Embracing D&I in telecoms
Bridget Woods, principal of wholesale commercial and propositions planning at BT, outlines three factors telcos must face to achieve true diversity and inclusion.
The telecoms industry is making considerable advances in improving and prioritising diversity and inclusion (D&I). Many businesses are now making public commitments to meet D&I targets part of their long-term strategic goals. While renewed mission statements and stronger corporate messaging give D&I greater public exposure, there are three integral ways businesses can ensure these goals are upheld across their organisations.
Give respect and address bias at the individual level
Although many people argue that bias is not an intrinsic part of their behaviour – that they are not prejudiced – stereotyping is a natural psychological process. Everyone must accept that they have unconscious biases that may lead to their behaviour negatively impacting the day-to-day experiences of others. In some cases, biases can influence decisions of individuals that have lasting consequences on the attitudes and experiences of those around them. Biases come in different forms and can be expressed towards multiple aspects of a person’s identity, such as gender, race, sexuality, religion, disability and socio-economic background.
Many people experience multiple biases that combine to generate a different outcome compared to the effect of one in isolation. The cumulative effect of multiple forms of discrimination compounding each other is termed “intersectionality”. Traditionally, inequalities of all forms have been viewed as a series of separate issues that require unique and singular approaches. This has led to conversations and support mechanisms for individuals with intersecting identities (eg, women who have disabilities) breaking down. As a result, the compound impact of biases can be significantly more than the sum of its parts, in part due to people being excluded from each of the communities their identities under.
Since bias and discrimination are found both in daily life and the workplace, companies and their people need to begin by making changes at the individual level. Independent from the principles that institutions champion are ordinary people holding basic values of respect and inclusivity. By ensuring that each person has equal opportunities , companies can start to address individual and systemic bias by giving their people freedom to make the decisions that are best for them.
Organisations must reconsider their approaches to dealing with inequality and bias if they are to make their workplaces inclusive. For instance, The Times’ Top 50 Employers for Women Insights Report 2022 suggested that employers should take care when acting and responding to issues raised in the spaces of women’s different intersectional identities. It pointed to the adjustment or enhancement of support available to specific intersectional groups.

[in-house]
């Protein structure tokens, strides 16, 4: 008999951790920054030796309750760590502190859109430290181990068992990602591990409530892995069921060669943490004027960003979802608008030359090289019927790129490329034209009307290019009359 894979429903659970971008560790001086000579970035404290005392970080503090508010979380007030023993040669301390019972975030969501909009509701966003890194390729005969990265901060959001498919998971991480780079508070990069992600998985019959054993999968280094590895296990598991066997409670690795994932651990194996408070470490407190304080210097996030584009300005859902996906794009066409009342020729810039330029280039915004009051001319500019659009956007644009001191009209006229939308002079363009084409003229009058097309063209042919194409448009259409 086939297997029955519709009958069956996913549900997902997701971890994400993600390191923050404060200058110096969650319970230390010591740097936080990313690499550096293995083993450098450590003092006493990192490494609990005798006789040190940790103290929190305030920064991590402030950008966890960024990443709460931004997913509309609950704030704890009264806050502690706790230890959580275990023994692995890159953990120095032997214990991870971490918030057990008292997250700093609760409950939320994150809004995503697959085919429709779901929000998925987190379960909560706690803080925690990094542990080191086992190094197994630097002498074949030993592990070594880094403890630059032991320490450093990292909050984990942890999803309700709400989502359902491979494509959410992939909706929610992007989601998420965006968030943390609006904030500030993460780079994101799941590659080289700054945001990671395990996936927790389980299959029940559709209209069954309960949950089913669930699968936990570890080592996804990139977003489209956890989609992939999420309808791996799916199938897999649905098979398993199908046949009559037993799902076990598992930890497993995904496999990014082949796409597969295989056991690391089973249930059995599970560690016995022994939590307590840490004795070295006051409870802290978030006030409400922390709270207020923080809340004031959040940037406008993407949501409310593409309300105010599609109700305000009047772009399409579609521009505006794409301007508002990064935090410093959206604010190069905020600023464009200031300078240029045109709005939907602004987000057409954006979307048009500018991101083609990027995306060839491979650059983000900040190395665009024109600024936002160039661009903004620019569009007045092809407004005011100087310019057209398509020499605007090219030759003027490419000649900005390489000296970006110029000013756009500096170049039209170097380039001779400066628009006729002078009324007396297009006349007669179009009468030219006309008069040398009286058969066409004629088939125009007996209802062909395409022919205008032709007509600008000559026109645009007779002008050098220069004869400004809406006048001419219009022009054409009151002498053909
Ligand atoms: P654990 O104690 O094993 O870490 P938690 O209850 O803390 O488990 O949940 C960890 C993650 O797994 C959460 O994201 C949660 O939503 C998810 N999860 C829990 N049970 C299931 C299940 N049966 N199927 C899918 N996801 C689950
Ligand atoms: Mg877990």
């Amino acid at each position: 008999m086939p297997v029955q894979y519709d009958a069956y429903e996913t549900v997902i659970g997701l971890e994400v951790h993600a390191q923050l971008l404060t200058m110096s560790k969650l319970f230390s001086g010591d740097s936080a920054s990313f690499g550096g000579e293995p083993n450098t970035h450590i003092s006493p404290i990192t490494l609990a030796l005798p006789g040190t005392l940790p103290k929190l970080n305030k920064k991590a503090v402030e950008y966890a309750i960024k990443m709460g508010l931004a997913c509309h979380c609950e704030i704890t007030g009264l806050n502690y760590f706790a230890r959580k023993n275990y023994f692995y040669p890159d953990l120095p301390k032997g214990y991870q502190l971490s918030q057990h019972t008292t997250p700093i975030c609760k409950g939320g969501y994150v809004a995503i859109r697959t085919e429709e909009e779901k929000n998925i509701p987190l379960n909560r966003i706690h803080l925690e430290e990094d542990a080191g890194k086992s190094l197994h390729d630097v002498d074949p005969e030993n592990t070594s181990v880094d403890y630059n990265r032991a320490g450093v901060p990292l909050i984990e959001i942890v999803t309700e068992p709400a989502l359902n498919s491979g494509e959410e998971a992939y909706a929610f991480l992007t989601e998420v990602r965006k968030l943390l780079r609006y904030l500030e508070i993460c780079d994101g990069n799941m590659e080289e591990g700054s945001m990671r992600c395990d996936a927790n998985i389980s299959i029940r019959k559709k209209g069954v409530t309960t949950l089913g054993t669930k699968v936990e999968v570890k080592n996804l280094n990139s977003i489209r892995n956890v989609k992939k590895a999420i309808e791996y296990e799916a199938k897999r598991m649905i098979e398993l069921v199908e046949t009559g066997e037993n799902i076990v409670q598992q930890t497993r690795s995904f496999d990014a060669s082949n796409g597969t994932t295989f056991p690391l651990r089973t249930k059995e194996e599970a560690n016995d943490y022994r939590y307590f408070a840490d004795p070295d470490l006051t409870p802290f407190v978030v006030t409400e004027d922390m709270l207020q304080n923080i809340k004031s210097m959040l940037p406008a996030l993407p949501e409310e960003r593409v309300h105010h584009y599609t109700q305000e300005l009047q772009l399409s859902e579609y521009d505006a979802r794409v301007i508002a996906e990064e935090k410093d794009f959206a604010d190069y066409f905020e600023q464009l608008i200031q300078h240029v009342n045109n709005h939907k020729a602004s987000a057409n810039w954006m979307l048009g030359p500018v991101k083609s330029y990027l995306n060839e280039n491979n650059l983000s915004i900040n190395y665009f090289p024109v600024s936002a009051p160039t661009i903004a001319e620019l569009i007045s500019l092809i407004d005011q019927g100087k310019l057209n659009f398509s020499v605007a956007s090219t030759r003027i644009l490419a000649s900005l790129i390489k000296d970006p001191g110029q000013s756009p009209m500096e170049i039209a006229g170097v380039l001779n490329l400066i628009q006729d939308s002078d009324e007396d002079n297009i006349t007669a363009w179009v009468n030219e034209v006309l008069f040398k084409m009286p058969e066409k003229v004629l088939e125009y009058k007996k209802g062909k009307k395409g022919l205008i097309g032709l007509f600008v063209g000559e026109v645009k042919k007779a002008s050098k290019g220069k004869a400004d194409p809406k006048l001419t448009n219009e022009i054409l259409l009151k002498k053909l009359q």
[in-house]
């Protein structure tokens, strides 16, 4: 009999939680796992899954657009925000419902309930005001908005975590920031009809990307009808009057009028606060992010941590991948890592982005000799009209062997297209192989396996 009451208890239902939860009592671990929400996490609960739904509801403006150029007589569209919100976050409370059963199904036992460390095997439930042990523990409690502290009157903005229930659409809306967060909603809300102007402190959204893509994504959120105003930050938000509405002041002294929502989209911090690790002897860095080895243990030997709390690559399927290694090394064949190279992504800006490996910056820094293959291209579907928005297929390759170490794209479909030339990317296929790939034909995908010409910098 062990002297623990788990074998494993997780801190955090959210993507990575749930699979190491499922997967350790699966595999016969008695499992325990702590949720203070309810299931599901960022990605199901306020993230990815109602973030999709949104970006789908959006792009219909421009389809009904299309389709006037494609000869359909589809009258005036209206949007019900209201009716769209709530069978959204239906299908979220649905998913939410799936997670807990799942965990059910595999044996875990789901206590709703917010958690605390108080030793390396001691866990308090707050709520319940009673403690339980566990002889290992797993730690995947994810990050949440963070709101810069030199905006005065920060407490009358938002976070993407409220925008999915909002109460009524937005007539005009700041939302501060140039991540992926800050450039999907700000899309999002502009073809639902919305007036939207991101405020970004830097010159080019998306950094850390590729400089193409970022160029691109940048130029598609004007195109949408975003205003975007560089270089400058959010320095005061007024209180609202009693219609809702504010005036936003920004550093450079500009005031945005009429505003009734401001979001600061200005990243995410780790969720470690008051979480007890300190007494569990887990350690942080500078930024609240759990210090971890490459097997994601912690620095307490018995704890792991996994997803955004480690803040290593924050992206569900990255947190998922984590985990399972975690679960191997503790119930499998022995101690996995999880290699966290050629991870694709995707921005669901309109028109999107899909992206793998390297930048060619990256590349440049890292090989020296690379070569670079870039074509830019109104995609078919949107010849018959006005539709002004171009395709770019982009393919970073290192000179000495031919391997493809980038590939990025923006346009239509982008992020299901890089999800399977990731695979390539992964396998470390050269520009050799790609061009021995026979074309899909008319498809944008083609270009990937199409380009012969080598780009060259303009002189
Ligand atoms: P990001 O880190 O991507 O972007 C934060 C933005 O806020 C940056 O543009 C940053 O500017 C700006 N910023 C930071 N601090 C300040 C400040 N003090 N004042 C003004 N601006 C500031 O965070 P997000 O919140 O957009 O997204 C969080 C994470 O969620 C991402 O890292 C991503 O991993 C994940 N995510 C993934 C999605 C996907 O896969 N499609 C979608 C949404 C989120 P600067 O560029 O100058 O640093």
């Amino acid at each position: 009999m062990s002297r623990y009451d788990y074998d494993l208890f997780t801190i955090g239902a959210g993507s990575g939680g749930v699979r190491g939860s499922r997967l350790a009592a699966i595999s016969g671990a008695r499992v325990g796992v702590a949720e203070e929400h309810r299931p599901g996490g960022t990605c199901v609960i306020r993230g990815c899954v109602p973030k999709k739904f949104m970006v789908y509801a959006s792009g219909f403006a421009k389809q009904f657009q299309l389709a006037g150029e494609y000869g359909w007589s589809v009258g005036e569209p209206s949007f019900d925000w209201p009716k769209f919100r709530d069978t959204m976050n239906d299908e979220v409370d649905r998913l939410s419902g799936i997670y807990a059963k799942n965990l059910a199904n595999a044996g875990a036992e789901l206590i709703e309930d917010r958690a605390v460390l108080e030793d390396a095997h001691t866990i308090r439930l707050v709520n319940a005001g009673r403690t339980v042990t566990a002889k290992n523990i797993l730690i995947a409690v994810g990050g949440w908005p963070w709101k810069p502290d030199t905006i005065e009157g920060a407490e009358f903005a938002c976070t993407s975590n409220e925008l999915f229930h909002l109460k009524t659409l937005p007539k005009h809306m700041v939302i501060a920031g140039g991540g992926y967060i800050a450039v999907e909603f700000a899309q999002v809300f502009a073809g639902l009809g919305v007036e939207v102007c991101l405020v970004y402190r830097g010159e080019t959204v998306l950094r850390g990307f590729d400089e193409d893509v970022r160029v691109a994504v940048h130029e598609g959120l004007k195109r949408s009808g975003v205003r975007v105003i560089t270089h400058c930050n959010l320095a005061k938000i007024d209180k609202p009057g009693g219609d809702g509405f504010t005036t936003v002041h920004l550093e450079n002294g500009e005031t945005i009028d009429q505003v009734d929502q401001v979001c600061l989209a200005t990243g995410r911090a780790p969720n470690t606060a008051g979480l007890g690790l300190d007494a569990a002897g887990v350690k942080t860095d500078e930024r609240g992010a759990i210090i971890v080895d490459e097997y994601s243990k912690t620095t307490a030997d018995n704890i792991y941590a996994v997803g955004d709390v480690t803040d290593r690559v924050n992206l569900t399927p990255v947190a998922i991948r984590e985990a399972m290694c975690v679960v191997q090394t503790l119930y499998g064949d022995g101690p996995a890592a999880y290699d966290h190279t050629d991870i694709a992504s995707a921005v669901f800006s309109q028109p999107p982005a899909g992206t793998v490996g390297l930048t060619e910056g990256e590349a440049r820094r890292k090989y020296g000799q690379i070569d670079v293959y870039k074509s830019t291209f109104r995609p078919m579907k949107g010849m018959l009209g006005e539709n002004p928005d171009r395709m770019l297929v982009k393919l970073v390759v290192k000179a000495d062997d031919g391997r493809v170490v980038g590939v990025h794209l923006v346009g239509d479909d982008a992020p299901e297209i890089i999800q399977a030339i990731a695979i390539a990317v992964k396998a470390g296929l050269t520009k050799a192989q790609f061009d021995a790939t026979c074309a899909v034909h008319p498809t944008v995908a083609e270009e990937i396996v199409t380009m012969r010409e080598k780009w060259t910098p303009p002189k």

Support initiatives tailored to the issues facing your organisation
Companies should first evaluate their own cultures to understand the best approach for deploying D&I strategies that create supportive, inclusive environments for employees, and consider all aspects of a person’s identity.
This requires paying careful attention to the needs of underrepresented groups so that their voices are heard. It is crucial that the correct foundations and support systems are in place. Once decision-makers understand this, they can begin to foster the right environments and develop initiatives to implement true meritocracies.
Educate and nurture an inclusive organisational culture
New company policies designed to make working life more inclusive of the needs of different people certainly provide frameworks to encourage openness and freedom of self-expression. But people across all levels of the organisation play an active role in weaving this into the organisational culture. Allyship is critical to helping this change on the ground.
Sheree Atcheson, global director of diversity and inclusion at Valtech and author of Demanding More: Why Diversity and Inclusion Don’t Happen and What You Can Do About It, defines ‘allyship’ as the process of promoting and advancing a “culture of inclusion through intentional, positive and conscious efforts that benefits people” – by being an upstander, not a bystander.
Mismatches between the priorities of business leaders and the day-to-day experiences of their people are areas of chief concern for HR professionals. This suggests significant gaps persist in the trickle-down process of behavioural and attitudinal change. The result is an asymmetry between feelings of trust, satisfaction and inclusion between the people of an organisation and their leaders.
Examples of allyship range from being respectful of the contributions of other employees in meetings by allowing them time to speak, giving credit for ideas, and maximising the variety of roles available to different people. Line managers play key roles in this process, as they are responsible for setting the standards that company leaders are pushing for. To facilitate this, businesses can educate and empower their employees at all levels by rolling out mentorship programmes to open conversations between employees, managers, and company leaders.
Companies need to prioritise their D&I strategy so it is level with business-critical strategic objectives. Educating colleagues, ensuring policies are personalised, and addressing inclusivity at the individual level while championing allyship, are critical to making real, lasting changes.
By opening up conversations and taking action, businesses can ensure that every one of their employees have the opportunity to achieve their individual goals in the way that is right for them.